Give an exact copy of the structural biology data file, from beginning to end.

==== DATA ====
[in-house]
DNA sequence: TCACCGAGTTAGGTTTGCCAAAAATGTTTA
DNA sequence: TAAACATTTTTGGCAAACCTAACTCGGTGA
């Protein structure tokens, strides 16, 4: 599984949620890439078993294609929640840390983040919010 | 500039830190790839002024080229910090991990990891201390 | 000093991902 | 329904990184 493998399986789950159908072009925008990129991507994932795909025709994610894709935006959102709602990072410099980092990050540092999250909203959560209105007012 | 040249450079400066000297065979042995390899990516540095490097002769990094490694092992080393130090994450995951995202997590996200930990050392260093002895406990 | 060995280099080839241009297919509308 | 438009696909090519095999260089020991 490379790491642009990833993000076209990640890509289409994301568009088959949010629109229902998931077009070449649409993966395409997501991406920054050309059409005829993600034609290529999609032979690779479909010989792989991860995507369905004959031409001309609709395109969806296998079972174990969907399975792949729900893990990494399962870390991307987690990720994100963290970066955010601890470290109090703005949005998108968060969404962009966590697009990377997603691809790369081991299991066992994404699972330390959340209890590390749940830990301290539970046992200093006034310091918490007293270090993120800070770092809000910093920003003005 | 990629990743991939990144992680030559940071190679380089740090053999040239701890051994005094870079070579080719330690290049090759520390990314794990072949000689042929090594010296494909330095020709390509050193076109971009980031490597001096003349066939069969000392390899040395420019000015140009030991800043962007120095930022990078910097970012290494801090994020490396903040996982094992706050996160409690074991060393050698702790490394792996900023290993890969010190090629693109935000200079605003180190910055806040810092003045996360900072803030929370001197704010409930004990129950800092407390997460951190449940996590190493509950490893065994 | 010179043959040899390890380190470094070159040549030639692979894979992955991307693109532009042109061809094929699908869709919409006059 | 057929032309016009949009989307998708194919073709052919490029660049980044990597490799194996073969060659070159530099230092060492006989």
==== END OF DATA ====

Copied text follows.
[in-house]
DNA sequence: TCACCGAGTTAGGTTTGCCAAAAATGTTTA
DNA sequence: TAAACATTTTTGGCAAACCTAACTCGGTGA
């Protein structure tokens, strides 16, 4: 599984949620890439078993294609929640840390983040919010 | 500039830190790839002024080229910090991990990891201390 | 000093991902 | 329904990184 493998399986789950159908072009925008990129991507994932795909025709994610894709935006959102709602990072410099980092990050540092999250909203959560209105007012 | 040249450079400066000297065979042995390899990516540095490097002769990094490694092992080393130090994450995951995202997590996200930990050392260093002895406990 | 060995280099080839241009297919509308 | 438009696909090519095999260089020991 490379790491642009990833993000076209990640890509289409994301568009088959949010629109229902998931077009070449649409993966395409997501991406920054050309059409005829993600034609290529999609032979690779479909010989792989991860995507369905004959031409001309609709395109969806296998079972174990969907399975792949729900893990990494399962870390991307987690990720994100963290970066955010601890470290109090703005949005998108968060969404962009966590697009990377997603691809790369081991299991066992994404699972330390959340209890590390749940830990301290539970046992200093006034310091918490007293270090993120800070770092809000910093920003003005 | 990629990743991939990144992680030559940071190679380089740090053999040239701890051994005094870079070579080719330690290049090759520390990314794990072949000689042929090594010296494909330095020709390509050193076109971009980031490597001096003349066939069969000392390899040395420019000015140009030991800043962007120095930022990078910097970012290494801090994020490396903040996982094992706050996160409690074991060393050698702790490394792996900023290993890969010190090629693109935000200079605003180190910055806040810092003045996360900072803030929370001197704010409930004990129950800092407390997460951190449940996590190493509950490893065994 | 010179043959040899390890380190470094070159040549030639692979894979992955991307693109532009042109061809094929699908869709919409006059 | 057929032309016009949009989307998708194919073709052919490029660049980044990597490799194996073969060659070159530099230092060492006989």